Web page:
ucanews.com reporter, DhakaUpdated: May 22, 2014 10:15 PM GMT
RAB officers patrol in Dhaka during a strike last year (file photo: Stephan Uttom)
Bangladeshi police have charged two top officers from an elite anti-terror unit with the abduction and contract killing of seven people.
In an unprecedented move against members of the country’s powerful law enforcement agencies, Lieutenant Colonel Tareque Sayeed Mohammad and Major Arif Hossain of the Rapid Action Battalion (RAB) were charged with murder and abduction on Thursday in the Narayanganj district court near Dhaka. Another accused RAB officer, Lieutenant Commander SM Masud Rana, is to go before the court on Sunday.
The trio were forced to retire from service on May 7 after local media reports accused them of involvement in the April abduction and extrajudicial killing of seven people including a local politician from the ruling Awami League and a senior lawyer. They were then arrested in Dhaka on May 17 and 18 respectively.
“Witnesses and evidence prove that the suspects were directly involved in the kidnapping and killings of seven people,” said Mamunur Rashid, investigation officer for the case.
Families of the victims have accused rival Awami League politician Nur Hossain of paying the RAB to carry out the killings. Hossain remains at large and is thought to have fled to India with support from top politicians and government officials.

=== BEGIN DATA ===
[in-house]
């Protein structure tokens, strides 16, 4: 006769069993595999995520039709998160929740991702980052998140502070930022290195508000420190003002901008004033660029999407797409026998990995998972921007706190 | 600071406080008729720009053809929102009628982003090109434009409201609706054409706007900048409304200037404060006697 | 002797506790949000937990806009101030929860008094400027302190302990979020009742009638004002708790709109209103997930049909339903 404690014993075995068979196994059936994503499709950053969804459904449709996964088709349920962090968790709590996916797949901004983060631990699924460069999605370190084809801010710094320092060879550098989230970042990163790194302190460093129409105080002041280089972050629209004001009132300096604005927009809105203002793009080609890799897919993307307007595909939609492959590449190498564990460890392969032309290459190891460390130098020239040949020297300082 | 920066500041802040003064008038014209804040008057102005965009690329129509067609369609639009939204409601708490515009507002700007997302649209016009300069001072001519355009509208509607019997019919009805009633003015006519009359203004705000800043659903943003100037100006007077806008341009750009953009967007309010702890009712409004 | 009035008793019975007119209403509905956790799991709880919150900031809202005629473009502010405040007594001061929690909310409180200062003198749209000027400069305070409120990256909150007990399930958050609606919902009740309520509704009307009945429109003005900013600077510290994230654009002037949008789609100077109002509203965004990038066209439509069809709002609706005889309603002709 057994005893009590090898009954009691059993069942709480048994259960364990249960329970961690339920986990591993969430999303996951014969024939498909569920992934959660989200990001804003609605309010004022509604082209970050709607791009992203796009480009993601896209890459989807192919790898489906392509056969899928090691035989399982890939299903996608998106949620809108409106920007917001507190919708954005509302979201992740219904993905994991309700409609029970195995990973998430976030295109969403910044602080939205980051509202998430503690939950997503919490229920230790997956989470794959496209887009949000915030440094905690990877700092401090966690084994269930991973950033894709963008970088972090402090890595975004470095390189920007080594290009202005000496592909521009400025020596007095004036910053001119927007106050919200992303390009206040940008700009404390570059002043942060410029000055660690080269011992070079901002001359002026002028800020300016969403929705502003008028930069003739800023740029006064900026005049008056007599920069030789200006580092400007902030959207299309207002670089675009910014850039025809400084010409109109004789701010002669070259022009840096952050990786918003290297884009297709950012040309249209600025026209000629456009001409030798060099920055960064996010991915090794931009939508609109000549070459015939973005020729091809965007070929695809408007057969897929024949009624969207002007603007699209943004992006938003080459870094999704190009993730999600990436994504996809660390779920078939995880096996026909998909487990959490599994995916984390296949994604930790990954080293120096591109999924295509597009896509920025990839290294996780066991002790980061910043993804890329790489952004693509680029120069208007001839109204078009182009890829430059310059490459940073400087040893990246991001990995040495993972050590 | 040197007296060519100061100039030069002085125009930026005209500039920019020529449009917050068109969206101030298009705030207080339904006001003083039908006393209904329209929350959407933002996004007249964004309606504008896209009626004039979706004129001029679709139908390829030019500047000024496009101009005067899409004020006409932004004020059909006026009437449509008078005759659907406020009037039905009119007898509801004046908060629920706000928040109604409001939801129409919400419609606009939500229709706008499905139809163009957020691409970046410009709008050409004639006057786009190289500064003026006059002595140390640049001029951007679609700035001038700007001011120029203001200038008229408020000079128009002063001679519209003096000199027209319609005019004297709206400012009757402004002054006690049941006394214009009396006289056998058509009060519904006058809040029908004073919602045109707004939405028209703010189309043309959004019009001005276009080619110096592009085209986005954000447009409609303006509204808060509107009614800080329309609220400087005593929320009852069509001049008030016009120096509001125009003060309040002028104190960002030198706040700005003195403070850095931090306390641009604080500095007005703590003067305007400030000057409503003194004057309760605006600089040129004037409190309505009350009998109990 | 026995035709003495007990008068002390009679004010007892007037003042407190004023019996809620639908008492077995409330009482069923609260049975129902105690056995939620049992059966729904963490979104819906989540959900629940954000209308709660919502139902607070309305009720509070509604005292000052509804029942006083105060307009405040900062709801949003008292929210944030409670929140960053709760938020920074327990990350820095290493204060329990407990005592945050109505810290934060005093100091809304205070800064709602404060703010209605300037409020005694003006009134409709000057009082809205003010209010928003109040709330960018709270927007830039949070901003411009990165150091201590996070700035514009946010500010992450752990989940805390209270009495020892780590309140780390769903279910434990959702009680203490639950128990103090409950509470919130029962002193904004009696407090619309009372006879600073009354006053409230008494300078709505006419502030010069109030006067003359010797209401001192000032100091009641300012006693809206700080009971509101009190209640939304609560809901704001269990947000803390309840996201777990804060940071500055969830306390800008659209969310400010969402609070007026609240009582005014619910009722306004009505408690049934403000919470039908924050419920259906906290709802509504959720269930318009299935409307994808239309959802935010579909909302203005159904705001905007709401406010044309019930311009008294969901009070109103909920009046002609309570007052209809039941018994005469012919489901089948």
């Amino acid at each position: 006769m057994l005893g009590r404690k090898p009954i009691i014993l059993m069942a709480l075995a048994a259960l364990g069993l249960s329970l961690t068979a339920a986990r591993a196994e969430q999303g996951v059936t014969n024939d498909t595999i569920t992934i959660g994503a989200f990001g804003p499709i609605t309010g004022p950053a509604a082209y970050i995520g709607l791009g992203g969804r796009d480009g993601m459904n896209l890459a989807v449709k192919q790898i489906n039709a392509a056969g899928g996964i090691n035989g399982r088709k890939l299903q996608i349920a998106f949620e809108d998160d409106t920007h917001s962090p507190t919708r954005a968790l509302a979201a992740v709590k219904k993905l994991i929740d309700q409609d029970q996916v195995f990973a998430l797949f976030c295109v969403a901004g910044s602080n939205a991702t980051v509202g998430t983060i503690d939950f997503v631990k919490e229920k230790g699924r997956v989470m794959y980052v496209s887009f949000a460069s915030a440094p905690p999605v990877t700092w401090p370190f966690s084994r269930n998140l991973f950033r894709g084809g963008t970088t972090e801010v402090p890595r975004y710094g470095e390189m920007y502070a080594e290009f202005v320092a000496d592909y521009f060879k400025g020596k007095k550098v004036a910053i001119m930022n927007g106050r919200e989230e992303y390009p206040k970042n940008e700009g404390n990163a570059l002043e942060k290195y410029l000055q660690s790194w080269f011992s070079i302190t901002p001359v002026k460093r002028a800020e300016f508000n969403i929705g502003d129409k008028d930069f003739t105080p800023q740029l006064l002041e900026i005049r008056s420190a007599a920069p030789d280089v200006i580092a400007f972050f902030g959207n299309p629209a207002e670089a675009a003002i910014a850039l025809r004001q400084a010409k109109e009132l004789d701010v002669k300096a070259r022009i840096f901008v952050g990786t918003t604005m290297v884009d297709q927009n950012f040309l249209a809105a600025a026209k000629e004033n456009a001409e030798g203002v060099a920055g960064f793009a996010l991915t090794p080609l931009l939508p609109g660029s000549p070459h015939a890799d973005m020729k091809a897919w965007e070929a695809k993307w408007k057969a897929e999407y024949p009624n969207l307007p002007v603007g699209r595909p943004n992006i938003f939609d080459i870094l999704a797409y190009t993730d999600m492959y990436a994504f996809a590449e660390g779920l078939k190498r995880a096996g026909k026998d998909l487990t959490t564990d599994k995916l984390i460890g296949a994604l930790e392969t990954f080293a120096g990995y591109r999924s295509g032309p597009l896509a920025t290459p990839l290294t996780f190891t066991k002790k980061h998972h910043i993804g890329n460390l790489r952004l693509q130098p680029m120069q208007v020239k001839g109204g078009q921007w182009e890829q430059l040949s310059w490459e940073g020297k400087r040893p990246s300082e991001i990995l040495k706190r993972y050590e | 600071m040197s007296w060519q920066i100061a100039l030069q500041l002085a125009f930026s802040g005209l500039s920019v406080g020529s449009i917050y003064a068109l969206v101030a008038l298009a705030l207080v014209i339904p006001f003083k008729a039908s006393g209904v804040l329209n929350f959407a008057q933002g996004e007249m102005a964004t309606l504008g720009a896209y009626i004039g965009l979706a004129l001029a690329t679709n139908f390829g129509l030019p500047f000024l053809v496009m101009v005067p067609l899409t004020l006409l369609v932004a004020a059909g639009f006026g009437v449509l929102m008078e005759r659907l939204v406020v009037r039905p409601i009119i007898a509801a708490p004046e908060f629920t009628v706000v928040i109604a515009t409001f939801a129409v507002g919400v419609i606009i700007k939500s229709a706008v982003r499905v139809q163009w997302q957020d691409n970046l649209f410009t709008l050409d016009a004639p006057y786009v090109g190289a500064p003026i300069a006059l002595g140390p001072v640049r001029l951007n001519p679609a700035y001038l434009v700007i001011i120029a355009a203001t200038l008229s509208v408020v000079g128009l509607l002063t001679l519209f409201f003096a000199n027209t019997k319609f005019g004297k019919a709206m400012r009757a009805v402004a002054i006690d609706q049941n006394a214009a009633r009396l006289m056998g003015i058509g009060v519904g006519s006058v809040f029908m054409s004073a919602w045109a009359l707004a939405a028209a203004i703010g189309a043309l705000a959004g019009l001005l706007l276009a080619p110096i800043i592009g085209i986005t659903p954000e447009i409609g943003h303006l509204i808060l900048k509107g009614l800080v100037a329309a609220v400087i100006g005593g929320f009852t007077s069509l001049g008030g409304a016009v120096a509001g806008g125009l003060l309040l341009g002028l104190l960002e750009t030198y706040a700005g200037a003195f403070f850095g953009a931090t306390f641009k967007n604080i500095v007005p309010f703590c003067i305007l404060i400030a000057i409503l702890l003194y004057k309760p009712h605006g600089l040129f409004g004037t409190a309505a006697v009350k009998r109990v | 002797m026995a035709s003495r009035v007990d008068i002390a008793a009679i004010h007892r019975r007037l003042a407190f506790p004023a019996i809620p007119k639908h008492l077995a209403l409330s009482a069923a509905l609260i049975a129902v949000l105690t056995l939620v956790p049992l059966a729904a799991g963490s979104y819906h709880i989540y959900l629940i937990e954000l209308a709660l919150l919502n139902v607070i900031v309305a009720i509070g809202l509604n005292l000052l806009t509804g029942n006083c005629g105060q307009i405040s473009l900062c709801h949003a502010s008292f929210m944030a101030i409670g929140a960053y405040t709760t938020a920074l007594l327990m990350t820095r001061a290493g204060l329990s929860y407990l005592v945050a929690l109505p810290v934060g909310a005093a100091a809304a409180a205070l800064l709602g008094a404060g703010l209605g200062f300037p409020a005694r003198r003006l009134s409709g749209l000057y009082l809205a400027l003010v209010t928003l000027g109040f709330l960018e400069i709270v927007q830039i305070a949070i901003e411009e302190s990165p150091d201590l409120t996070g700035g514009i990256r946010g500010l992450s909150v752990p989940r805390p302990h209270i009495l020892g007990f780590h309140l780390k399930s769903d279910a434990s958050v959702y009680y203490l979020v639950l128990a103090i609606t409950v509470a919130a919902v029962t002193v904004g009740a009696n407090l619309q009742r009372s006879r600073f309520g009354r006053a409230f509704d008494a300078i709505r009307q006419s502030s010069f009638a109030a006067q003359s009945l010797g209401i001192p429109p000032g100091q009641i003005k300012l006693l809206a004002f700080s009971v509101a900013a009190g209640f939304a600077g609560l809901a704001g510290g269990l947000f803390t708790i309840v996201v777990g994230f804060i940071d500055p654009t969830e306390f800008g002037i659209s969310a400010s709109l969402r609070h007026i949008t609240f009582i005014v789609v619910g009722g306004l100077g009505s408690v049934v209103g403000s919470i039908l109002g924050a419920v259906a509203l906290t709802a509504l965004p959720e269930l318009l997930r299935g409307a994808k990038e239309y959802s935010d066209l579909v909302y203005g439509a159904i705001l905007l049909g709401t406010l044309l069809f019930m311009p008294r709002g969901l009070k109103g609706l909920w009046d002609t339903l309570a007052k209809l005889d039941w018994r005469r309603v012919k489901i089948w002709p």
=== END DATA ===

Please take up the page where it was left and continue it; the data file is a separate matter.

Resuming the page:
Bangladesh police have contacted Interpol for help in tracking down Hossain, said Syed Nurul Islam, Narayanganj police chief.
“This is really unfortunate that law enforcers acted like professional killers being paid off by a criminal instead of being loyal to the law. They must be handed down exemplary punishment,” said Sakhawat Hossain, a lawyer from Narayanganj.
The RAB was created in 2004 as an elite anti-terror police unit made up of former army, navy, air force and border guard personnel. Initially, it was lauded for cracking down on militant groups, drugs peddlers and illegal arms dealers. However, it has faced growing accusations of involvement in the rising number of kidnappings and extrajudicial killings in Bangladesh in recent years.
The Dhaka-based rights group Ain-O-Salish has reported 53 kidnappings and disappearances in the past three months alone. In many cases fingers have pointed at the RAB.
New York-based Human Rights Watch has repeatedly urged the government to disband the unit and prosecute its members for rights abuses including murder and enforced disappearances.